Women Ski Jumpers Discrimination Hearing Starts April 20

FasterSkierApril 20, 20092

Editor’s Note:  The fight for inclusion of women’s ski jumping has been going on for some time now.  The legal avenue was only taken after the IOC refused to meet with representatives.  The IOC does not seem to have a valid argument for excluding women’s ski jumpers.  Their claim that participation is too low falls flat in the face of women’s Ski Cross, where numbers are a third the level of jumping.  You can read a more detailed description of the issues, including the IOCs often outrageous repsonses here.

Vancouver – The case for 15 elite women ski jumpers suing the Vancouver Olympic Organizing Committee (VANOC) for the right to participate in the 2010 Olympic Games will be heard in the Supreme Court of British Columbia, beginning at 10 am on Monday, April 20.

According to the plaintiff’s lawyer Ross Clark, Q.C., the hearing is expected to take five days before a judge and will involve no witnesses, just presentations by him and VANOC’s lawyer George MacIntosh, Q.C.  Clark will speak on Monday and Tuesday; MacIntosh on Wednesday and Thursday and the judge will adjourn the hearing on Friday, April 24 to consider his or her decision over the coming weeks.  Documents submitted to the court by both sides are now available to the public.

“We are confident in our arguments,” Clark, a partner in Davis LLP’s Vancouver office, said.  “We will argue forcefully that VANOC is a government entity and must be required to uphold the Charter rights of these women to participate in 2010.  In Canada, we believe in equal rights for men and women and our laws guaranteeing those rights must be upheld.”

Lindsey Van, the first and current World Champion, said no one wanted to go to court over this issue.  “This is truly a last resort, but we have been through the whole process with the International Olympic Committee for over three years to no avail,” she pointed out.  “We are all highly committed athletes whose abilities and numbers meet or exceed all the requirements to compete at the Olympics.  Our bid to be at the Games is supported by FIS, our sport’s federation and yet we’ve been denied.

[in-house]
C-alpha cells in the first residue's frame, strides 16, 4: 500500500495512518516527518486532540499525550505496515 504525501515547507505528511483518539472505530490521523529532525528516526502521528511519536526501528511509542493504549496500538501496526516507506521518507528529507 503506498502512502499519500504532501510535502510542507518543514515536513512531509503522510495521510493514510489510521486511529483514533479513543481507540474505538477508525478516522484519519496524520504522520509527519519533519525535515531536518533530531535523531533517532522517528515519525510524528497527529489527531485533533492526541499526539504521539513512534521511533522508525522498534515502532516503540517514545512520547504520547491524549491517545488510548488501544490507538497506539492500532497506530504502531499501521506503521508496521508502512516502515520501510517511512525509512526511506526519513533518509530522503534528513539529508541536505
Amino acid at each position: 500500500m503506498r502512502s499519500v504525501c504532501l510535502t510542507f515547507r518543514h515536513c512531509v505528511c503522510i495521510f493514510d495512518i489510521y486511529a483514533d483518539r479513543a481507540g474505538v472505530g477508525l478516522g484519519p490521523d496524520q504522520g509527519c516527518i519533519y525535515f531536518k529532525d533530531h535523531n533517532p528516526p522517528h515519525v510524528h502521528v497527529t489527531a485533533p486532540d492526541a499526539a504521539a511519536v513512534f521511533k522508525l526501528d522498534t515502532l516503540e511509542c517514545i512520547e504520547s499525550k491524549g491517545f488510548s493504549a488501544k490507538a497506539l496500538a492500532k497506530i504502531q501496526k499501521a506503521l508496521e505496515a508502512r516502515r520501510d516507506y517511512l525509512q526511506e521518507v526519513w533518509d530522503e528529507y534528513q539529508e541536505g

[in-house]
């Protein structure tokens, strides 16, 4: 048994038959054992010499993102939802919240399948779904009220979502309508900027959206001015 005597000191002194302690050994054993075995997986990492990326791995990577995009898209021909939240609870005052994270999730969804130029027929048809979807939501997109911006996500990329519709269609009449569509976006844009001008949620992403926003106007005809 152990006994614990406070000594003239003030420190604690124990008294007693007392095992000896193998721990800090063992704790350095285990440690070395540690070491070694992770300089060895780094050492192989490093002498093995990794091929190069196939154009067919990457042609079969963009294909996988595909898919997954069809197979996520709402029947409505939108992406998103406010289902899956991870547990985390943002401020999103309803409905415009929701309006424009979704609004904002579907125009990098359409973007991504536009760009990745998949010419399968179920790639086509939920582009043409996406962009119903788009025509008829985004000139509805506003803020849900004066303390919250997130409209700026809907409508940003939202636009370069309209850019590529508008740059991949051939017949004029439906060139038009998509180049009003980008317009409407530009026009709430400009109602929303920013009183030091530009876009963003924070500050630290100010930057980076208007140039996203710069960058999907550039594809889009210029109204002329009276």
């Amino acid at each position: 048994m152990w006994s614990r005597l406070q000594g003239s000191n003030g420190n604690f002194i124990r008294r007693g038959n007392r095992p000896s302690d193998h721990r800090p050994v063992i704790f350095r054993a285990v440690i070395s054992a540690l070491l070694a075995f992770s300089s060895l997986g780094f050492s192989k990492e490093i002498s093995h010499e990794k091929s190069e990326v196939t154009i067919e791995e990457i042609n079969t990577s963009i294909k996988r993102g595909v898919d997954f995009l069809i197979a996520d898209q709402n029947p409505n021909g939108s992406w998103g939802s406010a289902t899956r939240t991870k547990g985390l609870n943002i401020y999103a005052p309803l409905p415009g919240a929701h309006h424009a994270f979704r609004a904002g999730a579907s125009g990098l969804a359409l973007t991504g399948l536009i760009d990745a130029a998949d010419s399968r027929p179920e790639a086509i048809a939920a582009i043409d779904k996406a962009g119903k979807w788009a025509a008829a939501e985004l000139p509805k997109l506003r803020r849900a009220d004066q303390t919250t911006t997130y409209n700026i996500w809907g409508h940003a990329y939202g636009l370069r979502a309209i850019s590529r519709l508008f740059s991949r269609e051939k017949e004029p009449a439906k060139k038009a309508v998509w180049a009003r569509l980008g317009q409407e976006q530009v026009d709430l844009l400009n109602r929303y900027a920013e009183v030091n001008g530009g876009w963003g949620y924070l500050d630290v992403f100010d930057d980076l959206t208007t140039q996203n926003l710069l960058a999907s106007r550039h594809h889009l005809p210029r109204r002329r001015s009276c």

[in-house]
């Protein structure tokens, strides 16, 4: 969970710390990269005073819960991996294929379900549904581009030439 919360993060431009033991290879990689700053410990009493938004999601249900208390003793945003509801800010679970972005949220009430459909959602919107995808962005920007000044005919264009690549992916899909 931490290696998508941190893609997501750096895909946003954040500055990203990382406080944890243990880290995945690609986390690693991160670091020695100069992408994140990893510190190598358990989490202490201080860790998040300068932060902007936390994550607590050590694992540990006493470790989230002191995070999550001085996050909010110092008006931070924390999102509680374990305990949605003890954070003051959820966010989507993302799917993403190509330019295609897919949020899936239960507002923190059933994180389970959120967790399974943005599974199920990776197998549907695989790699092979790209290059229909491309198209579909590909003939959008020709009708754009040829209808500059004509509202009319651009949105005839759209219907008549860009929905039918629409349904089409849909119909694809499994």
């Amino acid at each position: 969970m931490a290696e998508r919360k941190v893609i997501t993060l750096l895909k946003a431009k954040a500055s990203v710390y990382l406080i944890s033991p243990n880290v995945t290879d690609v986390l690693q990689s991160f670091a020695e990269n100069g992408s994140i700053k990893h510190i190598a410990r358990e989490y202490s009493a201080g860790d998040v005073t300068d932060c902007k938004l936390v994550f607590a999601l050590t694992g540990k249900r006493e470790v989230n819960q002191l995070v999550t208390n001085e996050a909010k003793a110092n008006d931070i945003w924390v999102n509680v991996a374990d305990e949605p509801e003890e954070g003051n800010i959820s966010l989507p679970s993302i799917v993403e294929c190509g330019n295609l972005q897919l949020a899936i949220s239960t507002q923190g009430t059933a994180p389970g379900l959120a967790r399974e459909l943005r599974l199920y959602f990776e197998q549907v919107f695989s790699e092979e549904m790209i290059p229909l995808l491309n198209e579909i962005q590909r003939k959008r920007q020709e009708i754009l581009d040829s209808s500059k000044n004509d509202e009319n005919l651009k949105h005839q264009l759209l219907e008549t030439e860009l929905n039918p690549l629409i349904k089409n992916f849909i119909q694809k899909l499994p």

“Even as recently as last month, we sought a meeting with Dr. Jacques Rogge, president of the IOC, but it only resulted in an exchange of letters in which he says he regrets not having time to meet,” Van said.  “We have always advocated a win-win solution with everyone celebrating 2010 in Vancouver as the first gender-equal Olympics Games in history.”

Ski jumping is the only sport in the Olympic Winter Games not open to both men and women.

Source: WSJ-USA


Loading Facebook Comments ...


  • Ben Page

    April 20, 2009 at 6:58 pm

    I am concerned. I’m not about to argue whether or not women’s ski jumping should be an Olympic Sport because, quite frankly, I just don’t know enough about the issue. However, I took the liberty of googleing women’s jumping and the very first article that pops to the top of the screen is an article published today (april 20th) by The Vancouver Sun which declares “Vanoc must let women compete in ski jump or drop men’s events, court told.” This is not good for anyone.

    It very well may be that athletes, such as Lindsey Van, should have every opportunity to compete in the games, but to suggest that their male counterparts should be denied the honor of participation is offensive in the extreme. I would hope that the nordic community is be able to maintain a constructive dialogue without succumbing to thoughts of vengeance and resentment, and I would personally be embarrassed to learn if the Women’s Ski Jumping community is perpetuating this counterproductive solution.

    I would also like to point out fasterskier’s use of terms like “falls flat on it face” and “outrageous responses” and suggest the abandonment of this type of speech, for such rhetoric only serves to flaunt logical insecurities and does not promote true discourse.

  • FasterSkier

    April 21, 2009 at 9:05 am

    Hi Ben – Thanks for your comment. I would disagree with your assertion that the word choice in the “Editor’s Note” is in any way counterproductive.

    The fact that “in November 2006, 83 women from 14 nations were registered with the FIS for women’s ski jumping compared to 30 women from 10 nations registered for skier cross” does indeed cause the IOC’s argument that participation in women’s ski jumping is too low to “fall flat.”

    And when a member of the IOC (Gian Franco Kaspar) says that because of repeated hard landings he felt that the sport “seems not to be appropriate for the ladies from a medical point of view,” it is fair to classify such a comment as “outrageous.” That is sexism in the extreme, and such behavior should not be characterized as anything but.

    I would also disagree strongly that pushing the court to either let women in or kick men out “is not good for anyone.” Women have as much right as men to compete in Olympic Ski Jumping. I certainly don’t want to see men barred, but it is a reasonable point to make – there are two paths to fairness here – let everyone compete or no one. There is no logical argument that I have come across for barring women ski jumpers from the Olympic games.

    From the Olympic Charter –
    “Olympism is a philosophy of life, exalting and combining in a balanced whole the qualities of body, will and mind. Blending sport with culture and education, Olympism seeks to create a way of life based on the joy found in effort, the educational value of good example and respect for universal fundamental ethical principles.”

    Barring women ski jumpers from competing based on their sex certainly does not show “respect for universal fundamental ethical principles.” I would challenge you to argue otherwise.

Leave a Reply